Bacurau -  Kleber Mendonça Filho & Juliano Dornelles – Brazillian director Kleber Mendonça Filho – of the wonderful Neighboring Sounds and Aquarius, teams up with Juliano Dornelles – for this film – which is apparently a Mystery/Sci-Fi/Western film starring the wonderful Sonia Braga and the wonderfully weird Udo Kier. It may not be my most anticipated, but it’s one of the ones I’m most curious about.
The Whistlers -  Corneliu Porumboiu – Romanian director Porumboiu makes his (surprising) Main Competition debut with The Whistlers – which is apparently a comedy, which is surprising given that its stars Vlad Ivanov, who is usually so evil. His best film is still probably Police, Adjective – so he’s always worth a look.
Frankie -  Ira Sachs – Ira Sachs always makes interesting films – Little Men, Love is Strange, Keep the Lights On, Forty Shades of Blue among them. Here, he has a great cast – Marisa Tomei, Brandon Gleason, Isabelle Huppert, Greg Kinnear, Jeremie Renier- a multigenerational drama set in Portugal. I am very interested in this one.
Portrait of a Lady on Fire -  Céline Sciamma – French filmmaker Sciamma finally gets upgraded to the main competition following films like Water Lilies, Tomboy and Girlhood. This is an historical drama about a female painter on an isolated island painting a wedding portrait of a younger woman, Starring Valeria Golino and Adele Haenel. I am interested in this one.
It Must Be Heaven -  Elia Suleiman – Palestinian filmmaker Suleiman is back in competition for the third time, this time as he travels to different cities to draw parallels to his home country. I never know what to make of Suleiman, so it could be interesting.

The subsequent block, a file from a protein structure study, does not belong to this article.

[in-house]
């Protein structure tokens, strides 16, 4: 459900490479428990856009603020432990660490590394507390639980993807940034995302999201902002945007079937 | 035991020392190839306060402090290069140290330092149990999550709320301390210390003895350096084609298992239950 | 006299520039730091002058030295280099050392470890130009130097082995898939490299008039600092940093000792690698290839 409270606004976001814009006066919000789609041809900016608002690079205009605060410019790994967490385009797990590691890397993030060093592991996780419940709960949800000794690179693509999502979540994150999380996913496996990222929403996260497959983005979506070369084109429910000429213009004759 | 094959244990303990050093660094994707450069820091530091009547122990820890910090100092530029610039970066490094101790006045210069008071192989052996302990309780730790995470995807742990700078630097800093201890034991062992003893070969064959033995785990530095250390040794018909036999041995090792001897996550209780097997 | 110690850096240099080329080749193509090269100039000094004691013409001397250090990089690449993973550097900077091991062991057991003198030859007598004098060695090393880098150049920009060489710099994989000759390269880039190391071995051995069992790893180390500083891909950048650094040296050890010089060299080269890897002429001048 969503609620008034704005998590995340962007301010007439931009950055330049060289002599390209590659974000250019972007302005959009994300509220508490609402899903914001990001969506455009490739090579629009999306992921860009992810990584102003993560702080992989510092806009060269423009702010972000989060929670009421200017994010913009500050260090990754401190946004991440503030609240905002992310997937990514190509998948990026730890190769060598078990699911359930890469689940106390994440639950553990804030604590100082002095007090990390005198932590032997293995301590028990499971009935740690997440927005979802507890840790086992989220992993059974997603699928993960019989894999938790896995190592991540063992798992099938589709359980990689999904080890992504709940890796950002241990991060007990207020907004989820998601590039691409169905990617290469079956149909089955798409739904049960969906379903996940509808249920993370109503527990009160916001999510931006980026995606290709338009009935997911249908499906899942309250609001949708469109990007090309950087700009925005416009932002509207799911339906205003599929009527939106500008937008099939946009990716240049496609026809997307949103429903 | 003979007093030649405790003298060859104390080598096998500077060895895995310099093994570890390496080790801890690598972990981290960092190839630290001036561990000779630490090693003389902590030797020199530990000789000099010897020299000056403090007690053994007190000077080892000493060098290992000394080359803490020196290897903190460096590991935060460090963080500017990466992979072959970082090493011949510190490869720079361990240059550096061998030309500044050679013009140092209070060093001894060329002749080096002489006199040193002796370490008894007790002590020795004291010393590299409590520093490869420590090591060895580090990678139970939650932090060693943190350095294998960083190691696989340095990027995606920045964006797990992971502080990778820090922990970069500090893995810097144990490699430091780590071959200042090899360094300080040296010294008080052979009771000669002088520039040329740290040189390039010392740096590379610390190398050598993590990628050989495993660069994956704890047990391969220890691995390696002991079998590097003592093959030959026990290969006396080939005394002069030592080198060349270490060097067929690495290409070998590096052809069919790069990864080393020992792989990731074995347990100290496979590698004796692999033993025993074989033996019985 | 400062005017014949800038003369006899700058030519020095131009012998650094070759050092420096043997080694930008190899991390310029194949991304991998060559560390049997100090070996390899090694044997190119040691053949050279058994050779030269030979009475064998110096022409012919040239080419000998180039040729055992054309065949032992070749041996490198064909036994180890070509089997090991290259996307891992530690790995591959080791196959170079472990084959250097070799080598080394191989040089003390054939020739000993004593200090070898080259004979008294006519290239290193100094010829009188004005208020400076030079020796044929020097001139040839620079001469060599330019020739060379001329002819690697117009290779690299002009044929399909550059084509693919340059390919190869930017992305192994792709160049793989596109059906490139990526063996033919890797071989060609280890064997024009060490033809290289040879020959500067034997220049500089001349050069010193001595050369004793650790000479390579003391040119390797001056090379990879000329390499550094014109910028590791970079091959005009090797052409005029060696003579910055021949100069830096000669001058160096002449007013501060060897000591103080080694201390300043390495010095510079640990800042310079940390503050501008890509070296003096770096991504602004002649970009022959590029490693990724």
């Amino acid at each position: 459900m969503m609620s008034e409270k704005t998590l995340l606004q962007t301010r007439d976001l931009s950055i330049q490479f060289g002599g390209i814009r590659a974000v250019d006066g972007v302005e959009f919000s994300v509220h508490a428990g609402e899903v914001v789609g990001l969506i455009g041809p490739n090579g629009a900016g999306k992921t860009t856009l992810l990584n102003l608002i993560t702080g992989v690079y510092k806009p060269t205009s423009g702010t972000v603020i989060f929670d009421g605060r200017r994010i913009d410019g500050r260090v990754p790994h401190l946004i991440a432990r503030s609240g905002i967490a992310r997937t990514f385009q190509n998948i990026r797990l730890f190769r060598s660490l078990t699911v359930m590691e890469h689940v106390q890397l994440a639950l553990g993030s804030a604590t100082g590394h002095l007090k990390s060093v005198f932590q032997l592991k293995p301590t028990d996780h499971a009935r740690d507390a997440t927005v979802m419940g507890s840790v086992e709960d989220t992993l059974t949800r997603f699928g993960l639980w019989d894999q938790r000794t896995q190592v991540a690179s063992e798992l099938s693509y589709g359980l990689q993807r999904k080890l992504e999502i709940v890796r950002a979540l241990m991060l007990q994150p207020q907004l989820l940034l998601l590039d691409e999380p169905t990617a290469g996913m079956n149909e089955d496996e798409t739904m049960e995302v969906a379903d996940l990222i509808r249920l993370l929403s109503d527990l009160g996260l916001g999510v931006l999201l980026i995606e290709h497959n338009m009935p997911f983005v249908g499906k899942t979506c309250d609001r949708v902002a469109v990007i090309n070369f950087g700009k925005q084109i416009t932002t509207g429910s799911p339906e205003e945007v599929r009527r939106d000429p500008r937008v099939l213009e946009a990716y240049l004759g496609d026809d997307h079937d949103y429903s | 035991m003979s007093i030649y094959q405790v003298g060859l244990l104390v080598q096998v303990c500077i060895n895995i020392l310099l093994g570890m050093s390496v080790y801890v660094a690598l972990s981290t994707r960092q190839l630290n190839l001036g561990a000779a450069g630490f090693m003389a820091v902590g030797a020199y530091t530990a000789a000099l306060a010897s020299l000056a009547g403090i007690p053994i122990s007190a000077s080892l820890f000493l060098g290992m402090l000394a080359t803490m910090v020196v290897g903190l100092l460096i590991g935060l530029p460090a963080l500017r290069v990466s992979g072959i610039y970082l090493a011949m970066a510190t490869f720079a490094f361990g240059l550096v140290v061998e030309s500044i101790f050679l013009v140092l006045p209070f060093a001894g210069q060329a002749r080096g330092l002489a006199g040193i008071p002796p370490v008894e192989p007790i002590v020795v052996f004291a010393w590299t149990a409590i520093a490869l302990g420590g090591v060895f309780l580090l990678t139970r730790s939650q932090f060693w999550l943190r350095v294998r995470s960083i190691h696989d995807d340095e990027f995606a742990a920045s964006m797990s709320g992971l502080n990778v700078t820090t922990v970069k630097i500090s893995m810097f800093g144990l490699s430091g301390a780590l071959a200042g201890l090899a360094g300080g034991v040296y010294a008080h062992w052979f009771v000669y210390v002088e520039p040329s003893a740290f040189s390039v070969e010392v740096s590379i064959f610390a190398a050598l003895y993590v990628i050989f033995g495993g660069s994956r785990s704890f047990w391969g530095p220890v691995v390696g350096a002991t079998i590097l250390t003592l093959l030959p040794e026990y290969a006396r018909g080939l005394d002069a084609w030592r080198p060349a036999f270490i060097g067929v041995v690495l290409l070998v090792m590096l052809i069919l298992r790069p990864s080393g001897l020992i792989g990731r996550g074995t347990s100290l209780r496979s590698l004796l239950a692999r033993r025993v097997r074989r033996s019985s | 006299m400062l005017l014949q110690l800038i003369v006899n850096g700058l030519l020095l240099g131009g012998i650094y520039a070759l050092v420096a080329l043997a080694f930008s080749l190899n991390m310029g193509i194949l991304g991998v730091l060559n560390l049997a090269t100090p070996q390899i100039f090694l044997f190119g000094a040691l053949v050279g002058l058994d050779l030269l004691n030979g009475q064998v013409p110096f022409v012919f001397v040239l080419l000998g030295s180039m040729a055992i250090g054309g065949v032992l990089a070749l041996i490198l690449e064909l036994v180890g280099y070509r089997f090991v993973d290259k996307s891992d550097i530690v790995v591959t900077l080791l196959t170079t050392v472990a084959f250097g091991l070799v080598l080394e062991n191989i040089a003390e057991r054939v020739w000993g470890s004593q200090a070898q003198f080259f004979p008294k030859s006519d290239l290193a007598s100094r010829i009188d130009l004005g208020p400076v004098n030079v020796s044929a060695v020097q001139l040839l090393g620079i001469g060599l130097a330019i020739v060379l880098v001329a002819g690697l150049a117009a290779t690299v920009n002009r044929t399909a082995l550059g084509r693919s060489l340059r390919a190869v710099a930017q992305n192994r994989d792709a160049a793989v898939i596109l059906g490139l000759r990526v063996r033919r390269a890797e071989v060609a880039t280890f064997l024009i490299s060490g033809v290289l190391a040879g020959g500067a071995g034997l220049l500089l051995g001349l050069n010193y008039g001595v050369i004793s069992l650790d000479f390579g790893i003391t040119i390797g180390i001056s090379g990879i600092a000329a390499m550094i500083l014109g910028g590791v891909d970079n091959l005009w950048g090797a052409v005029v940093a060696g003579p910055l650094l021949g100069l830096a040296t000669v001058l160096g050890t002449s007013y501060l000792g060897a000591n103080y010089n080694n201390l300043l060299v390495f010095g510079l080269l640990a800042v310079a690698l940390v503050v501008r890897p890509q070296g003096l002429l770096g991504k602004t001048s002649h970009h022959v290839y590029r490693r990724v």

Sibyl -  Justine Triet – Another young French filmmaker entering the lineup – with this film about a psychotherapist who tries to become a writer. It stars Adele Exarchopolous (who I have wanted to see more often), Sandra Huller, Virginie Efira and Gaspard Ulliel. It’s hard to know what to expect – but I like that cast.
And now, my patented predictions of who is going to win, sight unseen. I am always spot on with these predictions, so take it to the bank, that these will be your winners from the Alejandro Gonzaelez Innaritu headed jury.
Palme d'Or: Bacurau -  Kleber Mendonça Filho & Juliano Dornelles – It would be too easy to pick one of the giants to win the top prize this year, so I’ll go with this film, which sounds really interested, from a filmmaker I love, with an interesting cast. Mark it down, this is your winner.
Grand Prize of the Jury: A Hidden Life – Terrence Malick – It’s always hard to pick prior Palme winners to win something other than the Palme again – it can feel like a step down – and yet I also think that Malick going epic again, and in competition, will warrant something – so here it is.
Jury Prize: Little Joe – Jessica Hausner – Call this one a feeling more than anything else, this one often goes to someone who perhaps hasn’t been in the lineup before, making a film they quite like.
Best Director: Joon-ho Bong for Parasite – Again, I just think he’s due for some recognition at the festival, and so here it is.
Best Actor: Pierfrancesco Favino for The Traitor – Favino has been around for a long time now, in both Italian and international films – so why not?
Best Actress: Valeria Golino, Portrait of a Lady on Fire – I wouldn’t be shocked if this turns out to be a two-hander if the leads split this – but if not, go with Golino.
Best Screenplay: Frankie – Ira Sachs & Mauricio Zacharias – Sachs films are almost always well-written, and with this cast, it could make it sound even better.